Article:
Per gallon of gasoline, are we paying more in taxes over the years, or less? In my last post, I examined the Federal gas tax and inflation adjustments. As it turns out, the overall price of gasoline adjusted for inflation just hasn’t changed that much over the past fifty years! Regarding the Federal tax of 18.4 cents per gallon as a tool to collect revenue, however, the impact is significantly weakened by inflation. It is a “unit tax” (fixed over time per unit of gasoline), and so it becomes a smaller fraction of price as the gas price rises. In contrast, any “ad valorem” tax would be a fixed percentage of price (like an 8% sales tax). When inflation increases the price, an ad valorem tax rises with it.
State and local gas taxes in Illinois are a bit more complicated. In 1990, the State of Illinois raised the gas tax from 16 cents to the current 19 cents per gallon – another “unit” tax. The flat blue line in the figure below looks at that same fixed 19 cents per gallon since 1990. The orange line shows its “real” value, adjusted for inflation, all in current 2011 dollars. It shows that the 19 cents today is really the equivalent of 33 cents back in 1990. So the real value of the state’s unit tax on gasoline has fallen from 33 cents to 19 cents per gallon.
In addition to the 19 cent per gallon state gas tax, we also pay 2 cents per gallon to the city of Urbana. Furthermore, gasoline is subject to the general sales tax, which in Urbana is 8.75%. (It is composed of 5% to the state, 2.25% to the city, 0.5% to the county, and another 1% to the school district).
Here is how it all works. Suppose the net-of-tax price of gas kept by the service station is exactly 3 dollars. Then the combined state and local ad valorem sales tax (8.75%) applies to that $3.00 per gallon. That tax would be $0.2625 (in other words, 26.25 cents). Then the federal unit tax is 18.4 cents, the state unit gas tax is 19 cents, and the city unit gas tax is 2 cents. The total of all those taxes is 75.65 cents per gallon. These four major taxes per gallon are shown in the table.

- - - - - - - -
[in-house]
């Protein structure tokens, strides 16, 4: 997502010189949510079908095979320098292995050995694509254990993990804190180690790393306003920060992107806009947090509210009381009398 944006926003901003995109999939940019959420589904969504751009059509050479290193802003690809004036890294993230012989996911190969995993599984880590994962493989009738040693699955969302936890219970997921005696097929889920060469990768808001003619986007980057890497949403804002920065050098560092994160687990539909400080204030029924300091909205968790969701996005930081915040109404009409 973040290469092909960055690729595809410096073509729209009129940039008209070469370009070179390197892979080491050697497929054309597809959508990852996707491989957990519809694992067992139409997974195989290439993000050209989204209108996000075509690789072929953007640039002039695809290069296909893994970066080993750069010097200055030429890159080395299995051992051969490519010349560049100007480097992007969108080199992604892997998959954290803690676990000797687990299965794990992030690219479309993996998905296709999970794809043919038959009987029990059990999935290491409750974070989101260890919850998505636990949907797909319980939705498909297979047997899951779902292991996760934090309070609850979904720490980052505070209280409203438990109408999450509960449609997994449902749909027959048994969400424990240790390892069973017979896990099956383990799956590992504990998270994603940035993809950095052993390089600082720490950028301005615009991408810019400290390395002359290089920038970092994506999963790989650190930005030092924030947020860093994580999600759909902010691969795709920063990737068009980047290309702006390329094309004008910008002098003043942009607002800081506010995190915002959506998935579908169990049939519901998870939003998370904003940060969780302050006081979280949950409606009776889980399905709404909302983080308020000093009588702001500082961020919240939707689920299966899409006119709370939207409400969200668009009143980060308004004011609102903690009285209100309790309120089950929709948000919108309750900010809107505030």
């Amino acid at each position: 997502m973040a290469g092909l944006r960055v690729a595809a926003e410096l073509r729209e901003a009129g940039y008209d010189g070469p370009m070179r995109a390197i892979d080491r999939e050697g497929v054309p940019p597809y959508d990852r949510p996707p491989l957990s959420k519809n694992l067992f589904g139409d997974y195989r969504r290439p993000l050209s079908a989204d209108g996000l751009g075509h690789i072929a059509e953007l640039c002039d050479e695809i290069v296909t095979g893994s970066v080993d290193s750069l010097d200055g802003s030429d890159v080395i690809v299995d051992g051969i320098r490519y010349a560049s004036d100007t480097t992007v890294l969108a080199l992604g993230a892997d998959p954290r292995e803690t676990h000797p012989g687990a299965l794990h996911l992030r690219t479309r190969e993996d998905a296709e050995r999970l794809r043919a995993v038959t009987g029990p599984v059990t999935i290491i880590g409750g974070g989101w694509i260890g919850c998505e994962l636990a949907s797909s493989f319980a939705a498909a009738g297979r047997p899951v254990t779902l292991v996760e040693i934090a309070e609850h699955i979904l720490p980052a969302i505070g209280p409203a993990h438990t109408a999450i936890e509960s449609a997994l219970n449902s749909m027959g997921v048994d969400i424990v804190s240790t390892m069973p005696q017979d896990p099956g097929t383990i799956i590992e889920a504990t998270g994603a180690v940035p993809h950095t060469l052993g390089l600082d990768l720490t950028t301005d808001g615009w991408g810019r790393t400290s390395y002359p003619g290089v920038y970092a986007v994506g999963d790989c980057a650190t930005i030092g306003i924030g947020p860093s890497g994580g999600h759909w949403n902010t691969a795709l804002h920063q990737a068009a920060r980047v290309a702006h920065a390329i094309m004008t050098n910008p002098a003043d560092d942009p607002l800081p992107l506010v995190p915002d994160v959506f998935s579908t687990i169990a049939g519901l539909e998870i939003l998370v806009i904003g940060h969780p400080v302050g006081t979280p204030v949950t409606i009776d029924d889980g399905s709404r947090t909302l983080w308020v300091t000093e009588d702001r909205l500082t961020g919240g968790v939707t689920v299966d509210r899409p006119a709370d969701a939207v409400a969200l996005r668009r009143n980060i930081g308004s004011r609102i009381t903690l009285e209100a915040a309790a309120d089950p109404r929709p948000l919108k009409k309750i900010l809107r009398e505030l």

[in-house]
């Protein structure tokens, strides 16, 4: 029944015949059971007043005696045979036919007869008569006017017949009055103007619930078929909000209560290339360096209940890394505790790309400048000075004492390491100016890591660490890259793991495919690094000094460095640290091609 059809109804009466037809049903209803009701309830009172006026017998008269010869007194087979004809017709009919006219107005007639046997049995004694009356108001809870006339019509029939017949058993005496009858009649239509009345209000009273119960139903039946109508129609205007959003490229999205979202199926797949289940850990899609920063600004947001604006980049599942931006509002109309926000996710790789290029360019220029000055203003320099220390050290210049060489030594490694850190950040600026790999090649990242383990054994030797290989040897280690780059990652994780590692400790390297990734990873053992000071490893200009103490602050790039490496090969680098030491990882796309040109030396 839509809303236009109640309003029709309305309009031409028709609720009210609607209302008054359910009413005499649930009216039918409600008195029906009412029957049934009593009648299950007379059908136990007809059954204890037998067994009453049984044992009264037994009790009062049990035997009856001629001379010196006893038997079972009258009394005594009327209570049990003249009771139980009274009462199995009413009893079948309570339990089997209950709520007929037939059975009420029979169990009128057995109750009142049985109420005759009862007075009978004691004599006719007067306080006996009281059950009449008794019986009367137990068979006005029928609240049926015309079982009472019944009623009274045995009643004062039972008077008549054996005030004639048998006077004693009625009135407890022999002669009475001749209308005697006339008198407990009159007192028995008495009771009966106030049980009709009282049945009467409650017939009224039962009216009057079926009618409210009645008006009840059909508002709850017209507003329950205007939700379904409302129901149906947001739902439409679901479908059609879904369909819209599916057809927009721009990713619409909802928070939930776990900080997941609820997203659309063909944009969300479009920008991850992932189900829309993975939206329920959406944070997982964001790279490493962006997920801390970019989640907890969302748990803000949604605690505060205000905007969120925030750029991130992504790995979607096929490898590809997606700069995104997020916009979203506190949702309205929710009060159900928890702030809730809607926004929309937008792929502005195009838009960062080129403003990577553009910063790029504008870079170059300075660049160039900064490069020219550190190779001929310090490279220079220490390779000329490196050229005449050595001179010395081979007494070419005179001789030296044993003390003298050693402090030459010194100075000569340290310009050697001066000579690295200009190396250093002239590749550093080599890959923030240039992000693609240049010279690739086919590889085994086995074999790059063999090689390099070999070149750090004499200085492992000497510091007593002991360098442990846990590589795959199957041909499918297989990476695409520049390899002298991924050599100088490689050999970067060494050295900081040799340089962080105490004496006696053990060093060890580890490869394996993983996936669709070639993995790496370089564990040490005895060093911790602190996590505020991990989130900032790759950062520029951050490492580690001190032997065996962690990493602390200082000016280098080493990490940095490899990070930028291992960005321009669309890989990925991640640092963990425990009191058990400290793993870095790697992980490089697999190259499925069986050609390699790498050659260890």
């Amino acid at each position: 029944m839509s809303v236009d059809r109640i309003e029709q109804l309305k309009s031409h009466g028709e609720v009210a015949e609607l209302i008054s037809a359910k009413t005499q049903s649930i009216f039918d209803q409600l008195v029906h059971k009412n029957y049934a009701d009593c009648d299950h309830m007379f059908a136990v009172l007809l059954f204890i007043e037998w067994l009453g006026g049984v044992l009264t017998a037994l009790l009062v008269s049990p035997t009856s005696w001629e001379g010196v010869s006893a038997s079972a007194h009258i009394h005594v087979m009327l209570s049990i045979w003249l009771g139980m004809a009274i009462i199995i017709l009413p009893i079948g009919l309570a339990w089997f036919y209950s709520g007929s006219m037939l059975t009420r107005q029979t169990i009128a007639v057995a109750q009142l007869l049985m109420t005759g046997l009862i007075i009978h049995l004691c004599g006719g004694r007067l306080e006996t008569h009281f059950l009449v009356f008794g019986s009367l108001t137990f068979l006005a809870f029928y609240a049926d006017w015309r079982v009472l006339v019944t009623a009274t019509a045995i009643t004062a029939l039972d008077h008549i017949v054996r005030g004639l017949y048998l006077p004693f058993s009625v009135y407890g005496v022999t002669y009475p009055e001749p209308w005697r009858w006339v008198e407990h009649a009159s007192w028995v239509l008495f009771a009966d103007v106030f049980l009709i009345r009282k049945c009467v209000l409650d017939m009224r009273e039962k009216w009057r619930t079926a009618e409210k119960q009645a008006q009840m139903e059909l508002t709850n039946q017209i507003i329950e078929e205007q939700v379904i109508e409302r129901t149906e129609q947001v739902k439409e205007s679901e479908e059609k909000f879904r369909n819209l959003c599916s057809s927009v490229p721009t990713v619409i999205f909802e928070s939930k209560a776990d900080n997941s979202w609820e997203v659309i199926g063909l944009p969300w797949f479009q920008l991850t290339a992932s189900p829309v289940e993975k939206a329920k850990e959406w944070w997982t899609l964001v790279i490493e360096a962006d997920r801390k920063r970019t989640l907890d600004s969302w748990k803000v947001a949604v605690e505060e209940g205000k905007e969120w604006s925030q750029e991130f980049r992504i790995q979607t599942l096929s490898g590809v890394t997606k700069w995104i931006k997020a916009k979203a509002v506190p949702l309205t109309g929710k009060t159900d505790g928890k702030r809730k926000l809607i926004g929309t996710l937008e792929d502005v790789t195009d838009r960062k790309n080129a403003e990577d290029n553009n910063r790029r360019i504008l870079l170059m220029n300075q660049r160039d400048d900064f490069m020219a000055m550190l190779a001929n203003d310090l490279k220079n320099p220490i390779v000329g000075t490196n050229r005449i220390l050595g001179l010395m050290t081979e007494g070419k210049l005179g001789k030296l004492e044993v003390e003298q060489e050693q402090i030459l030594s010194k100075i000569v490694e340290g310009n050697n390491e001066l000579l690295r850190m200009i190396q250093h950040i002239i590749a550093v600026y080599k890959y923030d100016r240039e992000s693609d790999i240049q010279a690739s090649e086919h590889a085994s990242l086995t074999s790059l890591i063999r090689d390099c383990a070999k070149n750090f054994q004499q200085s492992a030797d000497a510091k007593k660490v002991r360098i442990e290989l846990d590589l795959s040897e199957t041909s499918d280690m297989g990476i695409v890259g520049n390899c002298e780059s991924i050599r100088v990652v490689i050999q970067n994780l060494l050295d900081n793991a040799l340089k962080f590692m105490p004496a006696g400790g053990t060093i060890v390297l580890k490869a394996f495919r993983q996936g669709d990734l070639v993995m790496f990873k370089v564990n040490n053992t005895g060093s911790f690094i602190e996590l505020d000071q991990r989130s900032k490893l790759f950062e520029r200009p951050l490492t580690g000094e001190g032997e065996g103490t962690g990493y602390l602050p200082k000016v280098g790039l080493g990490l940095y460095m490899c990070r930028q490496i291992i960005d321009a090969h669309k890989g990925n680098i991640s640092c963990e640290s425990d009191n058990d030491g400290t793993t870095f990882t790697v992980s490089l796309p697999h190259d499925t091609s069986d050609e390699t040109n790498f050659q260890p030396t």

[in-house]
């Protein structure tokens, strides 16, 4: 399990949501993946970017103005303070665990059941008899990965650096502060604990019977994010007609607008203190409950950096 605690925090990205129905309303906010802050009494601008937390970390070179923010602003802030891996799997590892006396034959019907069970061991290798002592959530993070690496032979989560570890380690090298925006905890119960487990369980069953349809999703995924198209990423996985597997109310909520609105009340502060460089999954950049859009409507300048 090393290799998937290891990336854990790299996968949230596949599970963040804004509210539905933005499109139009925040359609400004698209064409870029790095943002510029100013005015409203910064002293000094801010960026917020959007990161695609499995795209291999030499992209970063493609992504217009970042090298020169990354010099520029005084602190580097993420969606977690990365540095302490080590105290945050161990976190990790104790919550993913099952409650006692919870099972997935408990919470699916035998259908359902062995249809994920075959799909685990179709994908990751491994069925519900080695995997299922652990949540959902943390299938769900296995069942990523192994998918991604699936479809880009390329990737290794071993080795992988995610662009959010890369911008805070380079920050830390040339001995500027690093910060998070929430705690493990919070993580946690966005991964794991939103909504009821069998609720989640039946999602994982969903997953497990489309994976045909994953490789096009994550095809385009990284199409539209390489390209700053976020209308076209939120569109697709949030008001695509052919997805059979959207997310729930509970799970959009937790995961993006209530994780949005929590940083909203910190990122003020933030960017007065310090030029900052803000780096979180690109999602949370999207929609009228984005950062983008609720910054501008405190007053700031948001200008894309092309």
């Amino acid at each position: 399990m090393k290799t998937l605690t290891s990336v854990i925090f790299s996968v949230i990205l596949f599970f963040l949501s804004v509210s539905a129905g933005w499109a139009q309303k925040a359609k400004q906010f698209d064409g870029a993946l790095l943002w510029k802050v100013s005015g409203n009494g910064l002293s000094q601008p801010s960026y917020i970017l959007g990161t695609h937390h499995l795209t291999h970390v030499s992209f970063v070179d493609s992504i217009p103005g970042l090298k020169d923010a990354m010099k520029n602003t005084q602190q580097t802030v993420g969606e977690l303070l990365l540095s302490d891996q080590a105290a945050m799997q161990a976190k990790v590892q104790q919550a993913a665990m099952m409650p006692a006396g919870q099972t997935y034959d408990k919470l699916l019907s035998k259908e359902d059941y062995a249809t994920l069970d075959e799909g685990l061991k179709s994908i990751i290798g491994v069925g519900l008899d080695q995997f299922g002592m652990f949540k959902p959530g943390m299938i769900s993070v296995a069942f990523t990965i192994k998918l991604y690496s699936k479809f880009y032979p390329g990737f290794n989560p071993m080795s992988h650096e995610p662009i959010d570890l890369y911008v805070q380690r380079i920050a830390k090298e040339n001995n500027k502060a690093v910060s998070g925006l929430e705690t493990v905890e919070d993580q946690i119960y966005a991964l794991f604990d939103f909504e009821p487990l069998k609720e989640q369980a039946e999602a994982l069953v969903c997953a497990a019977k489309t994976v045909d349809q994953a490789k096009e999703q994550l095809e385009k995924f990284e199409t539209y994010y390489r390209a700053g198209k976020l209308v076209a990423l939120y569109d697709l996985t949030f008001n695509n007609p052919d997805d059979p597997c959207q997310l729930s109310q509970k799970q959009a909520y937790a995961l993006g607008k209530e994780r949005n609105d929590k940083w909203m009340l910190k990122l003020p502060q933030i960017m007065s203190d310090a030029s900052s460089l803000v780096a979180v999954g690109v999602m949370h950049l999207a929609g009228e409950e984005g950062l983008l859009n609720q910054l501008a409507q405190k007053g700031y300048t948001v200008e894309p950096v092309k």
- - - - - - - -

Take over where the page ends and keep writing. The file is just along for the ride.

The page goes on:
Level of Tax
|Tax in Cents per gallon|
Federal unit tax
Illinois unit tax
|Urbana unit tax||
|Combined sales tax||
That total 76-cent tax adds to the $3 per gallon price, and you pay $3.76 per gallon. (And actually, a few other minor taxes are ignored here, such as the “Underground Storage Tank” fee and other environmental fees!)
Yet only the ad valorem sales tax can keep up with inflation. With every year that a unit tax on gasoline is not updated, the tax loses its value and fails to collect as much real revenue. The State of Illinois revenue from the 19 cent gas tax is falling in real terms with inflation, as all the necessary expenditures by the State are rising.